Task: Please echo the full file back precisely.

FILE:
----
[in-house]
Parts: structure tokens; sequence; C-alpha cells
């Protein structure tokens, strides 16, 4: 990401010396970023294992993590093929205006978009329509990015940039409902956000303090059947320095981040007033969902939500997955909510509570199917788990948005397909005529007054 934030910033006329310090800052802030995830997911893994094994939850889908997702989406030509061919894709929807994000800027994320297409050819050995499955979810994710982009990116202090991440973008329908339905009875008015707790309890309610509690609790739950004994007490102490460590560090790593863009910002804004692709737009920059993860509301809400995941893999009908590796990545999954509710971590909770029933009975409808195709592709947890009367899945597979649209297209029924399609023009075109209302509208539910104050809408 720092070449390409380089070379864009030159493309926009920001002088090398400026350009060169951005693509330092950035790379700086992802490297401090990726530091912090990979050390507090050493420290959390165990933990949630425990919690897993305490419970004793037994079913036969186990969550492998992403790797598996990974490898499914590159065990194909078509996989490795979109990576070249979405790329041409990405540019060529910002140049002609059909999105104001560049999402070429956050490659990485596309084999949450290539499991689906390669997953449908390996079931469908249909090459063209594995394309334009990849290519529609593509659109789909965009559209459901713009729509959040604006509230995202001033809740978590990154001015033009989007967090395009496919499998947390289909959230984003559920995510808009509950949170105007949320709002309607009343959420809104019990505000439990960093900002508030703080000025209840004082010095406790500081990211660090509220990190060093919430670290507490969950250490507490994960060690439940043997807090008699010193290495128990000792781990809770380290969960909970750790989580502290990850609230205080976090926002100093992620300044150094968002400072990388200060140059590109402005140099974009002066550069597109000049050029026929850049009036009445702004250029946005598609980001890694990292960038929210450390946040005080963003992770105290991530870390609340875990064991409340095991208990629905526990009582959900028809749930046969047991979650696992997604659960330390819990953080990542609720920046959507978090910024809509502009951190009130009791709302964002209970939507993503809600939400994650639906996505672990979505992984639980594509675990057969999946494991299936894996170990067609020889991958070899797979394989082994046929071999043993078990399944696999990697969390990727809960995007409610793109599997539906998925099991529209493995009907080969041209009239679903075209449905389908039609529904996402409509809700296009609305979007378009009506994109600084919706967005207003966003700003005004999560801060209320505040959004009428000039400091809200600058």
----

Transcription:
[in-house]
Parts: structure tokens; sequence; C-alpha cells
């Protein structure tokens, strides 16, 4: 990401010396970023294992993590093929205006978009329509990015940039409902956000303090059947320095981040007033969902939500997955909510509570199917788990948005397909005529007054 934030910033006329310090800052802030995830997911893994094994939850889908997702989406030509061919894709929807994000800027994320297409050819050995499955979810994710982009990116202090991440973008329908339905009875008015707790309890309610509690609790739950004994007490102490460590560090790593863009910002804004692709737009920059993860509301809400995941893999009908590796990545999954509710971590909770029933009975409808195709592709947890009367899945597979649209297209029924399609023009075109209302509208539910104050809408 720092070449390409380089070379864009030159493309926009920001002088090398400026350009060169951005693509330092950035790379700086992802490297401090990726530091912090990979050390507090050493420290959390165990933990949630425990919690897993305490419970004793037994079913036969186990969550492998992403790797598996990974490898499914590159065990194909078509996989490795979109990576070249979405790329041409990405540019060529910002140049002609059909999105104001560049999402070429956050490659990485596309084999949450290539499991689906390669997953449908390996079931469908249909090459063209594995394309334009990849290519529609593509659109789909965009559209459901713009729509959040604006509230995202001033809740978590990154001015033009989007967090395009496919499998947390289909959230984003559920995510808009509950949170105007949320709002309607009343959420809104019990505000439990960093900002508030703080000025209840004082010095406790500081990211660090509220990190060093919430670290507490969950250490507490994960060690439940043997807090008699010193290495128990000792781990809770380290969960909970750790989580502290990850609230205080976090926002100093992620300044150094968002400072990388200060140059590109402005140099974009002066550069597109000049050029026929850049009036009445702004250029946005598609980001890694990292960038929210450390946040005080963003992770105290991530870390609340875990064991409340095991208990629905526990009582959900028809749930046969047991979650696992997604659960330390819990953080990542609720920046959507978090910024809509502009951190009130009791709302964002209970939507993503809600939400994650639906996505672990979505992984639980594509675990057969999946494991299936894996170990067609020889991958070899797979394989082994046929071999043993078990399944696999990697969390990727809960995007409610793109599997539906998925099991529209493995009907080969041209009239679903075209449905389908039609529904996402409509809700296009609305979007378009009506994109600084919706967005207003966003700003005004999560801060209320505040959004009428000039400091809200600058």